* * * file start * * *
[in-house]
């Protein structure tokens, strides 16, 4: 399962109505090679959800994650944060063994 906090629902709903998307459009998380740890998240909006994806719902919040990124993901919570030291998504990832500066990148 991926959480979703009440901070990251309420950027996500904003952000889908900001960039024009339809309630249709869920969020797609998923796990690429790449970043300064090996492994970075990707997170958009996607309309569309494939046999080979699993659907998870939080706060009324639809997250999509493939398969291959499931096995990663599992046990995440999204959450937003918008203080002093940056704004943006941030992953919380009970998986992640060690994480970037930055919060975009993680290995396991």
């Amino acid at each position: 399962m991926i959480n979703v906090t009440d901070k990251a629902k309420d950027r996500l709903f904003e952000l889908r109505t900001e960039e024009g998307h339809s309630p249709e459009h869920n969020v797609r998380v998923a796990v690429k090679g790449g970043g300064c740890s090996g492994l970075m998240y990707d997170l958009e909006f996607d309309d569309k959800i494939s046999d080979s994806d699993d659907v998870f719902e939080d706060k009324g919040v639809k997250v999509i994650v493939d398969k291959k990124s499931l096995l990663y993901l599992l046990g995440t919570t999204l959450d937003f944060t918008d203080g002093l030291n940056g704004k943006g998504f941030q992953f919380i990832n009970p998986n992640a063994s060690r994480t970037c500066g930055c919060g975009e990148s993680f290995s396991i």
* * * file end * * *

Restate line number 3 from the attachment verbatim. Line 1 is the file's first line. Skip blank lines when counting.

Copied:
């Amino acid at each position: 399962m991926i959480n979703v906090t009440d901070k990251a629902k309420d950027r996500l709903f904003e952000l889908r109505t900001e960039e024009g998307h339809s309630p249709e459009h869920n969020v797609r998380v998923a796990v690429k090679g790449g970043g300064c740890s090996g492994l970075m998240y990707d997170l958009e909006f996607d309309d569309k959800i494939s046999d080979s994806d699993d659907v998870f719902e939080d706060k009324g919040v639809k997250v999509i994650v493939d398969k291959k990124s499931l096995l990663y993901l599992l046990g995440t919570t999204l959450d937003f944060t918008d203080g002093l030291n940056g704004k943006g998504f941030q992953f919380i990832n009970p998986n992640a063994s060690r994480t970037c500066g930055c919060g975009e990148s993680f290995s396991i």